As well, on the basis of genetic evidence, Crowley (1990) suggested that the C. eyresii group migrated into the Australian continent early, probably during the Eocene/Oligocene and then dispersed throughout the continent. Later invasions during Plio/Pleistocene times took place during marine transgressions at many points between Australia and new Guinea. Regression in later time, in Pleistocene, must have resulted in new species of the stercusmuscarum group giving rise to freshwater C. randi and C. nouhuysi in southern Papua New Guinea. Another New Guinea species, C. pimatuae, on the other hand, may have separated earlier after the Miocene uplifting of the central Cordillera on that island. Crowley (1990) further speculated that atherinids must have been euryhaline in earlier times, as many of them are today. Some remained marine and estuarine, ultimately differentiating into the C. honoriae group. Present distribution of Australian continental atherinids is a result of dispersal subsequent to inland incursions of the marine and estuarine species as stated already.

The separation of Sashatherina and members of the genus Craterocephalus must have taken place quite early since S. giganteus shares some of its characters with species which are not geographically contiguous with it, probably separating from Craterocephalus during the late Eocene or early Oligocene. An example is Craterocephalus amniculus (Fig. 15), known only from the environs of Tamworth, NSW (approximate location in north-west NSW, (31[degrees]04'S 150[degrees]53'E), which has up to 48 midlateral scales and up to 18 transverse rows of small scales along side of the body, by far the largest number of all the Craterocephalus species.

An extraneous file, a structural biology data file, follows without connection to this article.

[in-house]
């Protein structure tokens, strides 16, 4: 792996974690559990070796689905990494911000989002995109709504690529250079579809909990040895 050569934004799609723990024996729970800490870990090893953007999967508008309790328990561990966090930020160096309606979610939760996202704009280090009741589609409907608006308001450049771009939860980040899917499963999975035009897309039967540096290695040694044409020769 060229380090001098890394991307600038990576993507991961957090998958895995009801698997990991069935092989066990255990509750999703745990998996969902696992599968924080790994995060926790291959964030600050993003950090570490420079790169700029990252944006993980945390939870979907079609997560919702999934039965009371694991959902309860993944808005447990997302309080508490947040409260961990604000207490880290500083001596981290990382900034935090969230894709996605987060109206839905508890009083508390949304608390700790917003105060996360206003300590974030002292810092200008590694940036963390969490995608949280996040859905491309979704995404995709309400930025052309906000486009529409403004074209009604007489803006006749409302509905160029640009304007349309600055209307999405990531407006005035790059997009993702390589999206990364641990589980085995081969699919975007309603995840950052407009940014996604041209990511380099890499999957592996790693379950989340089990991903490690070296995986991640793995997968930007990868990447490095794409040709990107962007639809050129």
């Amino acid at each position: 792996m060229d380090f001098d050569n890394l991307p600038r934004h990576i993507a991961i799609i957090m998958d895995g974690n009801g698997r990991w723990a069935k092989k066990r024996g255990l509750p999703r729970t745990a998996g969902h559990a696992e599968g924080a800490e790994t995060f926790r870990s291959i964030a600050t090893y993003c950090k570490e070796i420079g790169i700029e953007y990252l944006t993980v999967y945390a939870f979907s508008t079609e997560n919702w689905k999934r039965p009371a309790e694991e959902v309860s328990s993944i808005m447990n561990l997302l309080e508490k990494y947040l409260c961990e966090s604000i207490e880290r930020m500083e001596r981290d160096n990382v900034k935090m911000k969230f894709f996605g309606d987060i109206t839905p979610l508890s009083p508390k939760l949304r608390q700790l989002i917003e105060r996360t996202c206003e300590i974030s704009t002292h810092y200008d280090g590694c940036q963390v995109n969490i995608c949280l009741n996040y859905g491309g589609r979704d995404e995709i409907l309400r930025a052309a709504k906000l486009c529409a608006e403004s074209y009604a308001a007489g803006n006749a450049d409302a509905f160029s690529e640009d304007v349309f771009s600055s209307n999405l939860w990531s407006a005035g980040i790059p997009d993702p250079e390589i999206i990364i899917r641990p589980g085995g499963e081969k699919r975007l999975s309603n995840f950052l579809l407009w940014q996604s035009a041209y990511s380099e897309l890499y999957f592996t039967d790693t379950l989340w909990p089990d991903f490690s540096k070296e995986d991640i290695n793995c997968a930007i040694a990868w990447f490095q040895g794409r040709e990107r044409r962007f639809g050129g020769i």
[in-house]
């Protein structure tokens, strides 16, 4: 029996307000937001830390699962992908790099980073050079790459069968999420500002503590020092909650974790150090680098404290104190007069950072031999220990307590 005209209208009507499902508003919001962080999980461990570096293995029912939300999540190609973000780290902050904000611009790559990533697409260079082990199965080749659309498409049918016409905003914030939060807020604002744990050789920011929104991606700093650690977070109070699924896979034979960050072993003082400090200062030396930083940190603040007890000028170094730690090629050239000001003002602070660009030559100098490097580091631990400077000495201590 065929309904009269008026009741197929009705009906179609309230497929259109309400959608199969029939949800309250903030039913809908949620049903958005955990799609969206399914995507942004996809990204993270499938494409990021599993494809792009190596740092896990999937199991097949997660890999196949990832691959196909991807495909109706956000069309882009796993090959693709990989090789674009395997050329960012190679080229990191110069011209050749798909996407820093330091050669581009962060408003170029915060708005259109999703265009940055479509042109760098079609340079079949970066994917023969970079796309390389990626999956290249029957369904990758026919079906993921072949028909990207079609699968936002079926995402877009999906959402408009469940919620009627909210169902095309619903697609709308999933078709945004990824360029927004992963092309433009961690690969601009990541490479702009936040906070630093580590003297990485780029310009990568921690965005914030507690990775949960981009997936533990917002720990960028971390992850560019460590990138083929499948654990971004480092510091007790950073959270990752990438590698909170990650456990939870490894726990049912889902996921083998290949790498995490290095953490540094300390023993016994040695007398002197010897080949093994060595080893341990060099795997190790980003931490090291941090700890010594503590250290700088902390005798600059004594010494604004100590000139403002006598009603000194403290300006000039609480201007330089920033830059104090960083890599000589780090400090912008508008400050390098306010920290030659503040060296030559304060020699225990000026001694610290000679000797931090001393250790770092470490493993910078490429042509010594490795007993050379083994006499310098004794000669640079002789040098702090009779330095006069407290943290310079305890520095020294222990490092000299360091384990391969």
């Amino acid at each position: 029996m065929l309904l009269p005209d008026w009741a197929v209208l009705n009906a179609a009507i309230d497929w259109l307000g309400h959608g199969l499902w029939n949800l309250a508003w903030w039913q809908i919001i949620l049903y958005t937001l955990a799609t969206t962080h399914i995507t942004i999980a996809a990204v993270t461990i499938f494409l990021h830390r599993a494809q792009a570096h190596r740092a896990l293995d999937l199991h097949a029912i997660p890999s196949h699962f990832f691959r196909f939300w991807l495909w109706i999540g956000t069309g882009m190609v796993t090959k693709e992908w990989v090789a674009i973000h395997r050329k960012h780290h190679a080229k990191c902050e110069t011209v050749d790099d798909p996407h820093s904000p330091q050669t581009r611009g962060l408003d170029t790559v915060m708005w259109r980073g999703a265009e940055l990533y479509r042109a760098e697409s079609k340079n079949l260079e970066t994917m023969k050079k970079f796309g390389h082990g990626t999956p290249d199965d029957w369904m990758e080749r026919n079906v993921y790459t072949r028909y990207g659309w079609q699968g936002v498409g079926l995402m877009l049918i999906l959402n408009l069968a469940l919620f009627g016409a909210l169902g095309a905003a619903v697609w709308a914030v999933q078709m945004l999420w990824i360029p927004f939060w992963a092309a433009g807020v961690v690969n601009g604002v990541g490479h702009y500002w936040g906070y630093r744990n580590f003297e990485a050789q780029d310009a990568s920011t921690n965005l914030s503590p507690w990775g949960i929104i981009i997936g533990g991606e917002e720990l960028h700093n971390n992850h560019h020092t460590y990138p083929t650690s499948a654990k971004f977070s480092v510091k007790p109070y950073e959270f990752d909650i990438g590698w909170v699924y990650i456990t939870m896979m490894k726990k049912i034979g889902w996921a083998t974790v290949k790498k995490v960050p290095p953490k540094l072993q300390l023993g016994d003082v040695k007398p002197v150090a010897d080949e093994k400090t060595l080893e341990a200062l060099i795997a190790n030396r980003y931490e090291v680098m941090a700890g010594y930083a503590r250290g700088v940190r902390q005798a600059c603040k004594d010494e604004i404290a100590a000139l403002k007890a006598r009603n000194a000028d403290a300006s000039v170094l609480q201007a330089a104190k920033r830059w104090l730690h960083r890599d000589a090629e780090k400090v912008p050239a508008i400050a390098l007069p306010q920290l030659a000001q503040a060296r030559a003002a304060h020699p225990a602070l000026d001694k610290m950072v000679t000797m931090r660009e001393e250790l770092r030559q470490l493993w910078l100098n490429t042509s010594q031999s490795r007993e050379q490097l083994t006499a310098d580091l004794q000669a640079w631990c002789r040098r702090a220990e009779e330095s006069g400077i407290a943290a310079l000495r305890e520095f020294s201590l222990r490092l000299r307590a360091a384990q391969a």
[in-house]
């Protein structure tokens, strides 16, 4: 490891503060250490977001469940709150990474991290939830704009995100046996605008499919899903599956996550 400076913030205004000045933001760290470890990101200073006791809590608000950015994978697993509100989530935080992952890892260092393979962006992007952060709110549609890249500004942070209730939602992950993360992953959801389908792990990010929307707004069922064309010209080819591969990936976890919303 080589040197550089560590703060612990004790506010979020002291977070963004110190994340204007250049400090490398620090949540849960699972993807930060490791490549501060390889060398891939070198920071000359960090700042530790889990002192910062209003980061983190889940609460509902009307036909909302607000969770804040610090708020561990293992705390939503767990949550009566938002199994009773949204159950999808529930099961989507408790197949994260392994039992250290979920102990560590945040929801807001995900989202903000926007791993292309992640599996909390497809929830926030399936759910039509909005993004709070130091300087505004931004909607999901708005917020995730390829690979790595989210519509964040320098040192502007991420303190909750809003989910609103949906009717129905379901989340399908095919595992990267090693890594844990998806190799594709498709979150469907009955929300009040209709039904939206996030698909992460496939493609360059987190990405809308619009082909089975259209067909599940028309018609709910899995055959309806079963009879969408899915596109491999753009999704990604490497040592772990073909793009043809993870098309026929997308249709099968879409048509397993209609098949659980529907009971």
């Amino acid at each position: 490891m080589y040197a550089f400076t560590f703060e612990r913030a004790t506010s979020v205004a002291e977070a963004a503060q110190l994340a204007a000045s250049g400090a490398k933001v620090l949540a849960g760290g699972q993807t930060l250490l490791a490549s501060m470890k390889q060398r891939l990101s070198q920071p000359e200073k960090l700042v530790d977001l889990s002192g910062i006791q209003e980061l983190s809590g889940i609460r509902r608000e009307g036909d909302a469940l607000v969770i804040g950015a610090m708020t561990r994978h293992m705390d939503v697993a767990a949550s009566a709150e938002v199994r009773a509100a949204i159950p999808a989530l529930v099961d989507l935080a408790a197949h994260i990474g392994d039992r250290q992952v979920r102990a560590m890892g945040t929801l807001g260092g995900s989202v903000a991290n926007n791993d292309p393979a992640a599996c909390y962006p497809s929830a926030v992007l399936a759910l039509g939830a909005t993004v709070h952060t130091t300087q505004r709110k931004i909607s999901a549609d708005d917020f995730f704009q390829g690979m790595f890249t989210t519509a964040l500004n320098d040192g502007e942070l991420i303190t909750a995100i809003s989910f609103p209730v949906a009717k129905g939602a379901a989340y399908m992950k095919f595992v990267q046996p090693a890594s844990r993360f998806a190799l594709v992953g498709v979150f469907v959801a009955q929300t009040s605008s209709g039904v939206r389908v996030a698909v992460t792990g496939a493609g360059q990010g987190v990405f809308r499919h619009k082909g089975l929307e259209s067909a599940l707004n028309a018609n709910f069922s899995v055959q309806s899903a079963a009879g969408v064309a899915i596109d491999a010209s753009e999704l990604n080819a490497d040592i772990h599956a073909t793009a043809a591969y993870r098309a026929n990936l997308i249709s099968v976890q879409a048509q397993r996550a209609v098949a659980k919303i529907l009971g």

The variability in the shape of the premaxillae in Craterocephalus species is quite subtle which would require a specialist to distinguish. The shape of the dorsal process of the premaxilla in S. giganteus, on the other hand, does not have a slight indentation halfway along the process as the three species figured here have. There is little doubt that the new species is a close relative to Craterocephalus but is distinguished from it by the characters indicated.

The mouth parts of Sashatherina (Fig. 16), specifically the premaxilla, are most similar to members of different species groups of Craterocephalus:


1. The honoriae species group: C. honoriae is an estuarine species with present distribution on the eastern coast of Australia from approximately southern Tewantin, Queensland (26[degrees]24'S 153[degrees]02'E, some 120 km north of Brisbane and to the south, at Currarong (35[degrees]01'S 150[degrees]49'E) NSW. Other members of the honoriae species group are: C. mugiloides, C. capreoli, C. pauciradiatus (Crowley & Ivantsoff 1988).